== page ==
Mendoza School of Business

Cracking the Code on Generosity: Nathan Chappell

Published: September 26, 2021 / Author: Heather Grennan Gary


Nathan Chappell

Americans are known worldwide for their generosity, but studies show American generosity is eroding. A recent report from the Generosity Commission points out that 20 million fewer American households make philanthropic donations today compared to the year 2000. This development is bad news for nonprofits that rely on these gifts to accomplish their work. But Nathan Chappell (MNA ’07) champions a surprising tool that is infusing new life into American philanthropy: artificial intelligence.

Chappell is senior vice president of DonorSearch Aristotle, the research division of DonorSearch that uses AI to help nonprofits find more predictive and strategic donor prospects. Previously, he spent two decades working for large nonprofits in health care and higher education. Throughout his career, Chappell has puzzled over what factors inspire people to give. Ultimately, studies point to one reason: people give because of experiences.

“Engagement is the number one thing that drives philanthropy,” he says. That means the traditional strategy nonprofits have used since the 1980s to find prospective donors—prioritizing someone’s wealth—will do little to stop the decline in generosity. “It never sat well with me that nonprofit strategies were focused on rich people,” Chappell says. “I figured there had to be a better way.”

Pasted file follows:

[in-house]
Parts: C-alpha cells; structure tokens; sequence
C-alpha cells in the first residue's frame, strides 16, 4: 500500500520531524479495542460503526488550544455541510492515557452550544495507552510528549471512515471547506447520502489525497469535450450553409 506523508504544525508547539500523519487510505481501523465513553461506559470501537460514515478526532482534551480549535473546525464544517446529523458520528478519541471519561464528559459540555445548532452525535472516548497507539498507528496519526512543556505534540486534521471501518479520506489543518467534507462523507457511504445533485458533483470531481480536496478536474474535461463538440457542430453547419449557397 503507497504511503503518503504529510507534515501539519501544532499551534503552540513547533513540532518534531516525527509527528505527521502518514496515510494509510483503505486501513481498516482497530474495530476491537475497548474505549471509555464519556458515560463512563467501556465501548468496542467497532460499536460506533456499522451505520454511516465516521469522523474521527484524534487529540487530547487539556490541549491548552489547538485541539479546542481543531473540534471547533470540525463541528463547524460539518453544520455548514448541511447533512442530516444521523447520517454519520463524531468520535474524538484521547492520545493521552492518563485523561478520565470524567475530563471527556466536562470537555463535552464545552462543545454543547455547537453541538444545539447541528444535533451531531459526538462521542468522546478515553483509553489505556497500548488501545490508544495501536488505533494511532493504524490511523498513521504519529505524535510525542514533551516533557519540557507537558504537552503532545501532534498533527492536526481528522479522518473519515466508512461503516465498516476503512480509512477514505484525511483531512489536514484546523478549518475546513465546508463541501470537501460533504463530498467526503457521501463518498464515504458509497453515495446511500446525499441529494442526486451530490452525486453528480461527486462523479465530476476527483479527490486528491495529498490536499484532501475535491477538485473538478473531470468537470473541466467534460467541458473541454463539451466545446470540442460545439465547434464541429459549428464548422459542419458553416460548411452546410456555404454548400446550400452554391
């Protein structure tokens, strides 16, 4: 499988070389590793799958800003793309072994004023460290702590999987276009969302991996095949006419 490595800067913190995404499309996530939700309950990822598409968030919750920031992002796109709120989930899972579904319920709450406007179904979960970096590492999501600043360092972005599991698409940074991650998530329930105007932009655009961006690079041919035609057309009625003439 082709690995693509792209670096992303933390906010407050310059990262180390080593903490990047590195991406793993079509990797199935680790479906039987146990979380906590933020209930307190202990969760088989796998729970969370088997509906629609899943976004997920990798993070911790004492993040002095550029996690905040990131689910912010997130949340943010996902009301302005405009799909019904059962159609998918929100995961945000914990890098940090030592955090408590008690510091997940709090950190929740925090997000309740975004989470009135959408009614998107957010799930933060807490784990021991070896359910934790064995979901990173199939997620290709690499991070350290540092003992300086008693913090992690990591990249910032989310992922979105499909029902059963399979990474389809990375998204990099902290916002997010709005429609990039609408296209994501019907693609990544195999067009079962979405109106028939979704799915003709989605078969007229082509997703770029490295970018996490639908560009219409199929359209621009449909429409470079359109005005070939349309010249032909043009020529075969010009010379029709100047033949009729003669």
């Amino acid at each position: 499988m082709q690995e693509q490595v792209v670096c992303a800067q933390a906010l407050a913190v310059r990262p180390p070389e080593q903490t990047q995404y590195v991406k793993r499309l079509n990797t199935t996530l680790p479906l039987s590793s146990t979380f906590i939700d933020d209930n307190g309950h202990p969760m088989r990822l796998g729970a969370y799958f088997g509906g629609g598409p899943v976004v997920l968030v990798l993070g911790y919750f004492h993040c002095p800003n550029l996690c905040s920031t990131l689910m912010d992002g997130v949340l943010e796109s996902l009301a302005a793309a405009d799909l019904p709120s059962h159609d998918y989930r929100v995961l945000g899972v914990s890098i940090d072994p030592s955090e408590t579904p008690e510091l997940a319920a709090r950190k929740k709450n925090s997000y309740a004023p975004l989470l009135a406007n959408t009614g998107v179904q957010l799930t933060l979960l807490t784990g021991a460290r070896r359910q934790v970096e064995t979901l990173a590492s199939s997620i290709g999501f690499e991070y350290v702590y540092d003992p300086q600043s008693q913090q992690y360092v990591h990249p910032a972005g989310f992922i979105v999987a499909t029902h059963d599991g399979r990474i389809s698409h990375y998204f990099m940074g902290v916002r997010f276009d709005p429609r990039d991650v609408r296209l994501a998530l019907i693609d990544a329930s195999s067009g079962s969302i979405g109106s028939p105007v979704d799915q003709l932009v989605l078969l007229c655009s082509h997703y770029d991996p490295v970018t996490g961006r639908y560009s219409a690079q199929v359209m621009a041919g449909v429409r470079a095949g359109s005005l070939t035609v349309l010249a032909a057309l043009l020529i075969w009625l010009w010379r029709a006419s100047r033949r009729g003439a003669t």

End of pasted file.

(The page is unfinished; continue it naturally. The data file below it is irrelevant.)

With this in mind, about five years ago he began to research machine learning, a branch of artificial intelligence. Companies such as Amazon, Google and Netflix had already been successfully implementing AI for years, but very few nonprofits had tested the AI waters at that point. In part, this was due to the high cost of setting up and deploying AI. But it was also due to the fact that nonprofits are typically slow to innovate, and there wasn’t clear evidence about how AI could help nonprofits increase engagement and giving.

Chappell decided to assemble a team of data scientists and statisticians to build a machine-learning model that would allow health care organizations to use AI in their fundraising efforts. After 18 months, they had a model that worked. In addition to considering standard fundraising data including someone’s wealth, the model considered the number of visits a patient made, which departments they visited and which clinicians they saw. (HIPAA prohibits fundraisers from using data related to diagnosis, treatment or outcome.) “We were looking for people who’d had really life-changing, meaningful experiences,” Chappell says.

The results were illuminating. They found that the new data — which departments and clinicians a patient visited, and how many times — correlated strongly with whether someone would make a gift. A patient’s wealth, on the other hand, was only 10% indicative of whether they would give. “This debunked the whole idea that wealth should be the primary way to look for new donors, and that’s been a breath of fresh air for the nonprofit community,” says Chappell.


TEDxLincolnSquare talk “Artificial Intelligence and the Future of Generosity” by Nathan Chappell

Since then, Chappell has been eager to highlight AI’s promise for the nonprofit sector. In 2018, he presented a TEDx talk on AI and the future of generosity, and in 2021 he presented an OSV Talk (Our Sunday Visitor) that focused specifically on philanthropic giving and religion. He uses the phrase “precision philanthropy,” a name that evokes precision medicine. Just as precision medicine uses AI to interpret large amounts of a patient’s health and genetic data to determine the best treatment, precision philanthropy uses AI to interpret large amounts of data about someone to determine their likelihood of giving to a particular organization at a particular time.